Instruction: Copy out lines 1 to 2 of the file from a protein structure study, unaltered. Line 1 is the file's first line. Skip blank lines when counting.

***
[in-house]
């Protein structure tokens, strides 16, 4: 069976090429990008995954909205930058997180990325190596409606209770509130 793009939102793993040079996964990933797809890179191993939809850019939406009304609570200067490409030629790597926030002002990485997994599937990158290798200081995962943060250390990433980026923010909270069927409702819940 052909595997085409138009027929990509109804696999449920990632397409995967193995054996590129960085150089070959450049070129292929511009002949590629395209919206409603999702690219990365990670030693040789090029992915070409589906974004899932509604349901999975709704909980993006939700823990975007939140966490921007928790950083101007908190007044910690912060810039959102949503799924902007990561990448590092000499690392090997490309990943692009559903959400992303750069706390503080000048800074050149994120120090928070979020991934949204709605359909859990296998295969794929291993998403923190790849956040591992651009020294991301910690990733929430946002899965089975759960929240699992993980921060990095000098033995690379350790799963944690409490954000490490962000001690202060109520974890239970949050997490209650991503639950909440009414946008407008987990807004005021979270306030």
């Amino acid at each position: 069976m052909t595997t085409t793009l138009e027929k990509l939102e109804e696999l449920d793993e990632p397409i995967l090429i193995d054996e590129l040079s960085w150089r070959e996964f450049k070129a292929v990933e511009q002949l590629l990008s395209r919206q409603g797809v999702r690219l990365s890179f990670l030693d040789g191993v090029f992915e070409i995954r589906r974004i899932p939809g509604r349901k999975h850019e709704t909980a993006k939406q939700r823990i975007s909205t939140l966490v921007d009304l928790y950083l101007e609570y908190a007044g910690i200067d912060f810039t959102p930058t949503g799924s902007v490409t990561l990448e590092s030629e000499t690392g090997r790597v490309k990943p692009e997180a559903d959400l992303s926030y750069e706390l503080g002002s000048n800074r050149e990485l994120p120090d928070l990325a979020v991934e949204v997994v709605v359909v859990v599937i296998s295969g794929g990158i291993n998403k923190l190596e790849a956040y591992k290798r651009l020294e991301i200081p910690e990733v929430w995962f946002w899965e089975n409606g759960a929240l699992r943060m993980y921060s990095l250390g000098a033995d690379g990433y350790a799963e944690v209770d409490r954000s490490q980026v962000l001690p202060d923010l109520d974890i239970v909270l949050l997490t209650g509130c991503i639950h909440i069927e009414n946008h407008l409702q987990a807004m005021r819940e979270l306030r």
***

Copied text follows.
[in-house]
């Protein structure tokens, strides 16, 4: 069976090429990008995954909205930058997180990325190596409606209770509130 793009939102793993040079996964990933797809890179191993939809850019939406009304609570200067490409030629790597926030002002990485997994599937990158290798200081995962943060250390990433980026923010909270069927409702819940 052909595997085409138009027929990509109804696999449920990632397409995967193995054996590129960085150089070959450049070129292929511009002949590629395209919206409603999702690219990365990670030693040789090029992915070409589906974004899932509604349901999975709704909980993006939700823990975007939140966490921007928790950083101007908190007044910690912060810039959102949503799924902007990561990448590092000499690392090997490309990943692009559903959400992303750069706390503080000048800074050149994120120090928070979020991934949204709605359909859990296998295969794929291993998403923190790849956040591992651009020294991301910690990733929430946002899965089975759960929240699992993980921060990095000098033995690379350790799963944690409490954000490490962000001690202060109520974890239970949050997490209650991503639950909440009414946008407008987990807004005021979270306030």